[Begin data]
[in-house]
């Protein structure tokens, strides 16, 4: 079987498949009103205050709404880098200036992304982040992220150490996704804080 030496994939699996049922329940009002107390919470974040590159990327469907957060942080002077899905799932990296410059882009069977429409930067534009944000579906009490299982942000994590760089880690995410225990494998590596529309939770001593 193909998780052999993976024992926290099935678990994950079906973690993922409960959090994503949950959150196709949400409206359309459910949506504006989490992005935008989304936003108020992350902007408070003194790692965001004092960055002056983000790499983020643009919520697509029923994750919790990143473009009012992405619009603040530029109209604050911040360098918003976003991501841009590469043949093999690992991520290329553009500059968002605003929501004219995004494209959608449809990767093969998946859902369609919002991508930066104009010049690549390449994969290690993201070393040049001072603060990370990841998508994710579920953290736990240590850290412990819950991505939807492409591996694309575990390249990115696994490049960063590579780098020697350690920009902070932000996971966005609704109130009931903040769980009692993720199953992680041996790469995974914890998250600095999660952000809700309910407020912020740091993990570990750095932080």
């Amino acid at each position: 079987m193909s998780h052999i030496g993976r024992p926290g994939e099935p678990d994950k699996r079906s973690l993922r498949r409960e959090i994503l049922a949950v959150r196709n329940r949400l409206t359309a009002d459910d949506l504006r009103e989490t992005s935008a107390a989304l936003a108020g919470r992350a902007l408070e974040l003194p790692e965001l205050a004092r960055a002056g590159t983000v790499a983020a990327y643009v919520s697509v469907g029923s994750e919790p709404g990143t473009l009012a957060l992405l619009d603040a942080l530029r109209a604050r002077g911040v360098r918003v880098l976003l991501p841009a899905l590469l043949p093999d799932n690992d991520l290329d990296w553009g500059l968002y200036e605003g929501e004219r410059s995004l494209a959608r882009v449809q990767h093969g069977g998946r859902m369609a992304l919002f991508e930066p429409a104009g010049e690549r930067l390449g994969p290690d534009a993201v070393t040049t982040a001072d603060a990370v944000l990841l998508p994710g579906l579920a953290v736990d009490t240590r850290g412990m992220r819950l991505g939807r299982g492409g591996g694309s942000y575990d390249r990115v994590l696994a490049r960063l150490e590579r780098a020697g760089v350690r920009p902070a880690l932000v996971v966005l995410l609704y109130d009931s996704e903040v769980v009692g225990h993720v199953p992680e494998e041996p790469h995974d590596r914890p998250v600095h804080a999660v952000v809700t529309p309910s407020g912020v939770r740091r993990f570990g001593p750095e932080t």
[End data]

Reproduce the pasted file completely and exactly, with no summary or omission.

[in-house]
């Protein structure tokens, strides 16, 4: 079987498949009103205050709404880098200036992304982040992220150490996704804080 030496994939699996049922329940009002107390919470974040590159990327469907957060942080002077899905799932990296410059882009069977429409930067534009944000579906009490299982942000994590760089880690995410225990494998590596529309939770001593 193909998780052999993976024992926290099935678990994950079906973690993922409960959090994503949950959150196709949400409206359309459910949506504006989490992005935008989304936003108020992350902007408070003194790692965001004092960055002056983000790499983020643009919520697509029923994750919790990143473009009012992405619009603040530029109209604050911040360098918003976003991501841009590469043949093999690992991520290329553009500059968002605003929501004219995004494209959608449809990767093969998946859902369609919002991508930066104009010049690549390449994969290690993201070393040049001072603060990370990841998508994710579920953290736990240590850290412990819950991505939807492409591996694309575990390249990115696994490049960063590579780098020697350690920009902070932000996971966005609704109130009931903040769980009692993720199953992680041996790469995974914890998250600095999660952000809700309910407020912020740091993990570990750095932080």
């Amino acid at each position: 079987m193909s998780h052999i030496g993976r024992p926290g994939e099935p678990d994950k699996r079906s973690l993922r498949r409960e959090i994503l049922a949950v959150r196709n329940r949400l409206t359309a009002d459910d949506l504006r009103e989490t992005s935008a107390a989304l936003a108020g919470r992350a902007l408070e974040l003194p790692e965001l205050a004092r960055a002056g590159t983000v790499a983020a990327y643009v919520s697509v469907g029923s994750e919790p709404g990143t473009l009012a957060l992405l619009d603040a942080l530029r109209a604050r002077g911040v360098r918003v880098l976003l991501p841009a899905l590469l043949p093999d799932n690992d991520l290329d990296w553009g500059l968002y200036e605003g929501e004219r410059s995004l494209a959608r882009v449809q990767h093969g069977g998946r859902m369609a992304l919002f991508e930066p429409a104009g010049e690549r930067l390449g994969p290690d534009a993201v070393t040049t982040a001072d603060a990370v944000l990841l998508p994710g579906l579920a953290v736990d009490t240590r850290g412990m992220r819950l991505g939807r299982g492409g591996g694309s942000y575990d390249r990115v994590l696994a490049r960063l150490e590579r780098a020697g760089v350690r920009p902070a880690l932000v996971v966005l995410l609704y109130d009931s996704e903040v769980v009692g225990h993720v199953p992680e494998e041996p790469h995974d590596r914890p998250v600095h804080a999660v952000v809700t529309p309910s407020g912020v939770r740091r993990f570990g001593p750095e932080t």